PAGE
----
The New Show In Town by ARTalk
[by David Freilach, Guest Blogger/Assistant Director, LVAC] ARTalk guest blogger David Freilach checks out the new Central Square Theater, just a few steps from MIT.
[by David Freilach, Guest Blogger/Assistant Director, LVAC]
The entrance to the new Central Square Theater. (Photo by CST)
I had the chance to take a hardhat tour of the new Central Square Theater less than two weeks before it opened. I suppose as a member of the MIT community and a museum administrator, I could claim I went for professional interests, but to be honest, it was because I live around the corner and had been watching the construction for the past year that I wanted an early look at the space.
As we walked through the spaces—public, backstage, and offices—we encountered a dozen or so workers finishing up many tasks. Fortunately the HVAC crew had finished their work, since it was a muggy day outside. It was tough to see how they would be finished by opening night. The performance space itself seemed essentially done; it was a large open box. No seats, no stage, basically a ceiling grid and a control room to allow maximum flexibility for performances. Outside the auditorium, a small lobby with a bar and two walkways overlooking the building entry stairway, offer visitors space to mingle.
A scene from URT’s productions of Alice Underground. (Photo by CST)
The tour was lead by Debra Wise, Artistic Director of the Underground Railway Theater [URT]. She probably remembers me as the person who kept saying, “I’m sorry, but when you say ‘we’, who do you mean?” Central Square Theater [CST] is not a traditional operation, and she sometimes spoke for CST and sometimes for URT. For those who haven’t followed its development, CST is a physical building, not a theater group. It was co-developed by the Underground Railway Theater and The Nora Theatre Company, two decades-old local groups (with financial support coming from a host of sources, and I’m sure they’re looking for more). URT and the Nora are sharing certain resources beyond the space, such as theatrical equipment and box office operations. This makes some sense; The Boston Foundation recently issued a report saying some non-profits ought to merge for financial and operational reasons, and to a certain extent these two have, while maintaining their own artistic freedom. Perhaps it is analogous to the way we at the MIT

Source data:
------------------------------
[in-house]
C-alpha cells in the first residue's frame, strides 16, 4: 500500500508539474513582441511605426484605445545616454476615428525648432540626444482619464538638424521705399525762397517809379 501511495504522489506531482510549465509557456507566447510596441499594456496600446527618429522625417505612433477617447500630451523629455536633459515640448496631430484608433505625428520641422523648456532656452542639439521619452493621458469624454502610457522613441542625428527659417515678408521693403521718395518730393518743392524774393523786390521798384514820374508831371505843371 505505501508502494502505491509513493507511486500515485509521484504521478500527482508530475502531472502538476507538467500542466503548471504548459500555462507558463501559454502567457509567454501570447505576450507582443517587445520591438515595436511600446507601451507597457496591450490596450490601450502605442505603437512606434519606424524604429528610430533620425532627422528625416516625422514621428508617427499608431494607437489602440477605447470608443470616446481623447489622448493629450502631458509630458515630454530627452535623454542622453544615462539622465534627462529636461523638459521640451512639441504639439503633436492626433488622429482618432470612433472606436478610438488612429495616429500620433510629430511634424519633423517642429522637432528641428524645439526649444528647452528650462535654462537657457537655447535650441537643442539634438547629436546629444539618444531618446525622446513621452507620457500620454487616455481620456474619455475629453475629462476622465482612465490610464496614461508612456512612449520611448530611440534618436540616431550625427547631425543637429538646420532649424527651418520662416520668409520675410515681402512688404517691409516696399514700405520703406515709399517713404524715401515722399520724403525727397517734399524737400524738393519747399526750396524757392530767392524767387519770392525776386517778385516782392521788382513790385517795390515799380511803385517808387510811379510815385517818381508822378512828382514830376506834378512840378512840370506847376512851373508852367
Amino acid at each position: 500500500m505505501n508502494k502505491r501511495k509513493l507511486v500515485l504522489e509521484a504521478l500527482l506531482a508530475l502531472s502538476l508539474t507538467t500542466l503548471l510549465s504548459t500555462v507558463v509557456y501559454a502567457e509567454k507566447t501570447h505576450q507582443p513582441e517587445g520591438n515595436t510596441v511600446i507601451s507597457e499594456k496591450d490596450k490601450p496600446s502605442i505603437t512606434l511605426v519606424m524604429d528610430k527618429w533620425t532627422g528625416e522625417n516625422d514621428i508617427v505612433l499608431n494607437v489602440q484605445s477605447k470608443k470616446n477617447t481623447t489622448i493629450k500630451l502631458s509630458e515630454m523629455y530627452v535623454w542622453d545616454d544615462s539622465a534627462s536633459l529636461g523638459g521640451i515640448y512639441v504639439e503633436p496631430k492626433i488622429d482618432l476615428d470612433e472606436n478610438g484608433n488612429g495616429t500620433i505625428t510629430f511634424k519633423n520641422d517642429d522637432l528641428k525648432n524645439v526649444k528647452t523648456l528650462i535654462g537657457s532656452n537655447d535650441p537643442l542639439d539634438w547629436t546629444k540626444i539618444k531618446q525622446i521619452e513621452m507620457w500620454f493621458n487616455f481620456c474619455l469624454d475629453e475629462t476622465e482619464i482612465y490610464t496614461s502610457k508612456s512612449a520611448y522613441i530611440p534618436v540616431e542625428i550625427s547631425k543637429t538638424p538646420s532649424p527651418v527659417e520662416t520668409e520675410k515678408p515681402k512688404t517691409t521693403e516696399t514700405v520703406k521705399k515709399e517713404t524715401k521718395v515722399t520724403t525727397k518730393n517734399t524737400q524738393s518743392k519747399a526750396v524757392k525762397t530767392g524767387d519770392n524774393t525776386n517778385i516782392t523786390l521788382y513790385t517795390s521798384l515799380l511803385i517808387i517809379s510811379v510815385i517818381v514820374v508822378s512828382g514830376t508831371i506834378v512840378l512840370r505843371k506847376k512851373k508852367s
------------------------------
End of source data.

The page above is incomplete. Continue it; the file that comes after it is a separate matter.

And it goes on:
QED (written by Peter Parnell; directed by Jon Lipsky) was a production of Catalyst Collaborative @ MIT with URT (and I was confused by who “we” were before this new group was introduced!). Catalyst Collaborative is based at MIT and works with Underground Railway Theater to produce pieces dealing with science; I hear great things about last year’s production based on Alan Lightman’s Einstein’s Dreams. Close to being a one-man show, with Keith Jochim as Richard Feynman, the play uses a creative range of devices—such as phone calls, answering machine messages, a stamp collection, the plans for a public talk outlined on a blackboard, and an exchange with a female student—to flesh out the achievements and personality of a Nobel Prize-winning physicist (for his work on quantum electrodynamics, i.e., QED), a subject that could be very dry (apologies to my colleagues in physics at MIT, particularly MIT Institute Professor Emeritus Jerry Friedman, who has earned his own Nobel, spoke with the audience after a different production of QED than the one I saw, is as engaging as they come, and serves on the advisory committee for the List Visual Arts Center). Jochim did a remarkable job as Feynman, holding the stage solo for so long, switching from confused to exuberant to contemplative to humorous at the drop of a hat.
A scene from URT’s productions of Einstein’s Dreams. (Photo by CST)
As far as my wondering during the hardhat tour if the workers would have the theater ready for the first production, it looked to me as if all was done except for signage. An artist-designed sign/marquee promised for the brick wall outside the building has not yet been installed, and upon entering the building, there is only a small paper sign on the wall pointing up the stairs to the theater.
I’m very pleased to have a new performance venue in the neighborhood. We’ll see over the coming months if the collaborative efforts at CST live up to this first entertaining presentation.